Pitt | Swanson Engineering

The Department of Mechanical Engineering and Materials Science (MEMS) is the largest in the school in terms of students and faculty. The department has core strengths in the traditional areas of bioengineering, manufacturing, microsystems technology, smart structures and materials, computational fluid and solid dynamics, and energy systems research. Key focus is reflective of national trends, which are vying toward the microscale and nanoscale systems level.


The Department of Mechanical Engineering and Materials Science houses ABET -accredited mechanical engineering and materials science and engineering programs that provide the solid fundamentals, critical thinking, and inventive spark that fires up our graduates as they design the future.
The department graduates approximately 90 mechanical and materials science engineers each year, with virtually 100% of being placed in excellent careers with industry and research facilities around the globe.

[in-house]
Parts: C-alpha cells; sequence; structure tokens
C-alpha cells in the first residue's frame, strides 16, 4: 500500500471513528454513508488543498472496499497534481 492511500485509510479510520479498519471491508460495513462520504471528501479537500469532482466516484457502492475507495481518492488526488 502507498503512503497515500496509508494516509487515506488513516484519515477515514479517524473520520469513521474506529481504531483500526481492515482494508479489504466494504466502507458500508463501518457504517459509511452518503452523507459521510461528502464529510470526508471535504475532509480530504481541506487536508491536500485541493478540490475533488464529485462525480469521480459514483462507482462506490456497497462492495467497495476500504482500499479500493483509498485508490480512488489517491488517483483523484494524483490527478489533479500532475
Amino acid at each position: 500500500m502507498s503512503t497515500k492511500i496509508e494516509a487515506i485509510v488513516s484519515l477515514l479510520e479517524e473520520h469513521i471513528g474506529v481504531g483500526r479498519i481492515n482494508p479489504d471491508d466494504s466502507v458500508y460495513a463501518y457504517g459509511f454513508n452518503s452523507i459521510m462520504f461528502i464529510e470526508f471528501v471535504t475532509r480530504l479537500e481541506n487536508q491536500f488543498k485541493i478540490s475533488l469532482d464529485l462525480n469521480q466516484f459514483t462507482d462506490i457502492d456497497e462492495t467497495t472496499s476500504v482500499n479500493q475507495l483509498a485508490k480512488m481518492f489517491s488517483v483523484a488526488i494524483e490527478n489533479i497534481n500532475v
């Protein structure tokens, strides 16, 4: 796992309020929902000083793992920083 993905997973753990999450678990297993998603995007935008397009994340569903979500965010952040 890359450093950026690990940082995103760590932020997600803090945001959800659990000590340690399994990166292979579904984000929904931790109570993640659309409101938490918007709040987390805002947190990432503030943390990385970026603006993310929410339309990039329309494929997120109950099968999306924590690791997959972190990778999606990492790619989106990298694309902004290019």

The department houses faculty who are world-renowned academicians and accessible teachers, individuals of substance who seek to inspire and encourage their students to succeed. The department also has access to more than 20 laboratory facilities that enhance the learning process through first-rate technology and hands-on experience.

That experience is integrated into every aspect of the department. Events such as the SAE Formula Car Program add to students' real-world knowledge; each year, students construct their own vehicle and compete with students from other universities nationwide and internationally on the strength of their design and racing. The Department of Mechanical Engineering and Materials Science also is involved in the Cooperative Education (Co-Op) Program, bringing students together with industry for three terms of professional work.

Mar
10
2015

Pitt scores in U.S. News Best Graduate Schools Guidebook

All SSoE News, Bioengineering, Chemical & Petroleum, Civil & Environmental, Electrical & Computer, Industrial, MEMS